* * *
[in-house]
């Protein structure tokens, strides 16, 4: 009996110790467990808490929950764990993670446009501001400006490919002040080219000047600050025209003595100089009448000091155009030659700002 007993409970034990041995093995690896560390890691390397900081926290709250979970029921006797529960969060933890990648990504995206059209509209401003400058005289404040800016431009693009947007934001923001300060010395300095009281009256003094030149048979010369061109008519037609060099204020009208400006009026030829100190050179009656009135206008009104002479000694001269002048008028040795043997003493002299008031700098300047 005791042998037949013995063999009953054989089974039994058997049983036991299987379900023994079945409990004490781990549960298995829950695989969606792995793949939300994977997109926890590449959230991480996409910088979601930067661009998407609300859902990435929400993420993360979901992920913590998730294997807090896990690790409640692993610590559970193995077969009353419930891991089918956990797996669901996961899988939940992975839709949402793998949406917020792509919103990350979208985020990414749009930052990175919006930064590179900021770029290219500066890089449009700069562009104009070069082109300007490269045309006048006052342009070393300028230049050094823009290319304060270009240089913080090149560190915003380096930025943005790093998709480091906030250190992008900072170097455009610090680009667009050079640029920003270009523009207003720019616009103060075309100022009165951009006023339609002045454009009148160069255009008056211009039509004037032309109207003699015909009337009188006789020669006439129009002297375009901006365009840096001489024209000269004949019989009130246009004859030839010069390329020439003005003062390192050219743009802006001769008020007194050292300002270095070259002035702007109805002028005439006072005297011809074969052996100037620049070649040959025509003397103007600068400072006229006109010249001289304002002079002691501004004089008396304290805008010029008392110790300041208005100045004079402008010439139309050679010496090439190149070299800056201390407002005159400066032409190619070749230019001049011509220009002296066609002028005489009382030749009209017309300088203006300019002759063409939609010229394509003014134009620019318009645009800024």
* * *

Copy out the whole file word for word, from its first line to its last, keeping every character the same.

[in-house]
């Protein structure tokens, strides 16, 4: 009996110790467990808490929950764990993670446009501001400006490919002040080219000047600050025209003595100089009448000091155009030659700002 007993409970034990041995093995690896560390890691390397900081926290709250979970029921006797529960969060933890990648990504995206059209509209401003400058005289404040800016431009693009947007934001923001300060010395300095009281009256003094030149048979010369061109008519037609060099204020009208400006009026030829100190050179009656009135206008009104002479000694001269002048008028040795043997003493002299008031700098300047 005791042998037949013995063999009953054989089974039994058997049983036991299987379900023994079945409990004490781990549960298995829950695989969606792995793949939300994977997109926890590449959230991480996409910088979601930067661009998407609300859902990435929400993420993360979901992920913590998730294997807090896990690790409640692993610590559970193995077969009353419930891991089918956990797996669901996961899988939940992975839709949402793998949406917020792509919103990350979208985020990414749009930052990175919006930064590179900021770029290219500066890089449009700069562009104009070069082109300007490269045309006048006052342009070393300028230049050094823009290319304060270009240089913080090149560190915003380096930025943005790093998709480091906030250190992008900072170097455009610090680009667009050079640029920003270009523009207003720019616009103060075309100022009165951009006023339609002045454009009148160069255009008056211009039509004037032309109207003699015909009337009188006789020669006439129009002297375009901006365009840096001489024209000269004949019989009130246009004859030839010069390329020439003005003062390192050219743009802006001769008020007194050292300002270095070259002035702007109805002028005439006072005297011809074969052996100037620049070649040959025509003397103007600068400072006229006109010249001289304002002079002691501004004089008396304290805008010029008392110790300041208005100045004079402008010439139309050679010496090439190149070299800056201390407002005159400066032409190619070749230019001049011509220009002296066609002028005489009382030749009209017309300088203006300019002759063409939609010229394509003014134009620019318009645009800024």